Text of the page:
Yes, we are all busy, but when did it become okay to treat job prospects so poorly?

“Gregory”, a mid-level manager I am coaching, was very far along the interview funnel for a more senior position.  When the hiring manager invited him to lunch, he thought he was on the verge of a job offer. To be safe, Greg confirmed the lunch two days before, but the hiring manger did not reply. The day of the luncheon came and went without a single word.  As it turned out, the recruiter was left in the dark too.  Over three weeks later, Greg heard via text that the job went to someone else. Really? These kinds of stories make me crazy, and they are all too common.

For hiring managers, think of your brand. 16-year veteran recruiter, Don Leon, told me “I've always encouraged hiring managers to go out of their way to communicate with candidates they don't hire.  It's a small thing, yet in the era of social media, it creates good will and the company's reputation can be enhanced within the market.  Also a company's needs could change, so the person once dismissed could one day be viable”.

 We live in a world where social media rules and negative tweets can impact your brand and reputation, but be a person first.  Think of these candidates as human beings and treat them with respect.

Patty Newman, HR Director, North America at Essence Digital, said that getting back to candidates is an act of human kindness.  She said it is common practice at many successful firms to get back to ALL job applicants within 48 hours. That sounds like a good rule to follow. At least candidates will know where they stand. Maybe it is wishful thinking, but if followed it would save candidates, and company reputations, from a lot of angst.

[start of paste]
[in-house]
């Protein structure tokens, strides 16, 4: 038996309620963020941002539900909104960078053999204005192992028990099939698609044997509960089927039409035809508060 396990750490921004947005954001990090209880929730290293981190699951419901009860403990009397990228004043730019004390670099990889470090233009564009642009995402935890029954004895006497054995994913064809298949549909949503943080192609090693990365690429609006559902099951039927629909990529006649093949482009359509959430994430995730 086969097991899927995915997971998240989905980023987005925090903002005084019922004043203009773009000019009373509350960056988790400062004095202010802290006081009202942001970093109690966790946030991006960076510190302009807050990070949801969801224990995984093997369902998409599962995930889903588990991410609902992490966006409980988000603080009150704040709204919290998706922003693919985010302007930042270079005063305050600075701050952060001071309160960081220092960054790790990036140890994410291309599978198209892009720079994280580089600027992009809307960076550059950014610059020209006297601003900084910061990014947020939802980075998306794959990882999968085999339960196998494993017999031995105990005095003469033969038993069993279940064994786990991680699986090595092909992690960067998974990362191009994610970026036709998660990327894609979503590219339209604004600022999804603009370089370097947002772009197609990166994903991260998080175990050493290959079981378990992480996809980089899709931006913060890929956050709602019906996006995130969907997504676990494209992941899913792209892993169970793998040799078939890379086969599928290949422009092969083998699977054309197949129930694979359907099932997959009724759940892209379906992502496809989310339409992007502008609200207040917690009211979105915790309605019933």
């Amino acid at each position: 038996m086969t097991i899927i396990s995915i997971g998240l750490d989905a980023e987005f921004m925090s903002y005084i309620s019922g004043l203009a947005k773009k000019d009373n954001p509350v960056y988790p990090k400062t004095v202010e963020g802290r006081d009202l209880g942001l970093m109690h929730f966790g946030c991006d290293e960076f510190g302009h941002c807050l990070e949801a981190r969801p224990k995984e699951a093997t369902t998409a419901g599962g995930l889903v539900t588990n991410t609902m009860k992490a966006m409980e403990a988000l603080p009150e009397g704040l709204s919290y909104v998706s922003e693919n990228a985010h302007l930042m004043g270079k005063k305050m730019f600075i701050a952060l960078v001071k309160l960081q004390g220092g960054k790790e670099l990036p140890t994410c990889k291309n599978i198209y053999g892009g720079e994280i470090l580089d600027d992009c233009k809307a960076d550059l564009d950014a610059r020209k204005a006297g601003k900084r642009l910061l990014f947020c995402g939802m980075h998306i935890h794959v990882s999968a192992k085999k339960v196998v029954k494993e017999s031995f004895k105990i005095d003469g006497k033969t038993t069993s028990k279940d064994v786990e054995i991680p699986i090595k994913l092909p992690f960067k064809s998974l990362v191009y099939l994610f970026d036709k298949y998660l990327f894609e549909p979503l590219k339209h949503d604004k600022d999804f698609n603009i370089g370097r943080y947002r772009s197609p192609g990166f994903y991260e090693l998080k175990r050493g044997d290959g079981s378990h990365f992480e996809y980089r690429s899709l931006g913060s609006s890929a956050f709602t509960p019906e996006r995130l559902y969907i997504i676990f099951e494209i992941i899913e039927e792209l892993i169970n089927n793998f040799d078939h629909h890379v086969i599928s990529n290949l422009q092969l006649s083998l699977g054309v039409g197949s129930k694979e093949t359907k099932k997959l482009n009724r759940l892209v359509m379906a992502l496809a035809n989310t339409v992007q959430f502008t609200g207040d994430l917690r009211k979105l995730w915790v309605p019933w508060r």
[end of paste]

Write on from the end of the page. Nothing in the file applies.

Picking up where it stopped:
But what about candidates? What can they do in a world where companies large and small go radio silent? I hear this complaint constantly from job candidates who feel beaten up and worn down. Many have gone through multiple interviews, 90-day action plans and mock presentations only to have their emails and calls fall on deaf ears. What can they do to make this process less painful?

1.       Take the emotion out of it – anger, confusion, depression, sadness etc. It’s not personal.

2.       Polish your story and customize it for each interview or job opportunity. One size does not fit all.

3.       Think of it like dating. Some jobs are just not a match and that’s okay.

4.       Spend time reflecting on the interview, critically analyzing every aspect. What did you learn from it? What could you have done differently to change the outcome?

5.       A positive attitude matters. Negativity shows up in what you say and how you say it. Your vocal tone and body language quickly give away what’s going on inside.

6.       Put your energy into other opportunities! It’s a tight job market. Know that there is a job out there with your name on it.

7.       Know that interviewing can be a marathon affair, especially for senior roles. How can you stay energized and engaged throughout? Ask for help – from recruiters, colleagues or career coaches.

Hiring managers and companies can and should do a better job letting candidates off easy, with a simple “we’ve gone in a different direction” type statement. Candidates would be best served to take the emotion out of it, move on and ask for help when the going gets rough.

My hope is that this situation gets better, but I an optimist.  Happily, Greg learned a lot from his frustrating experience and has moved on.  Since he recommitted himself to his current company, he was recently promoted. 

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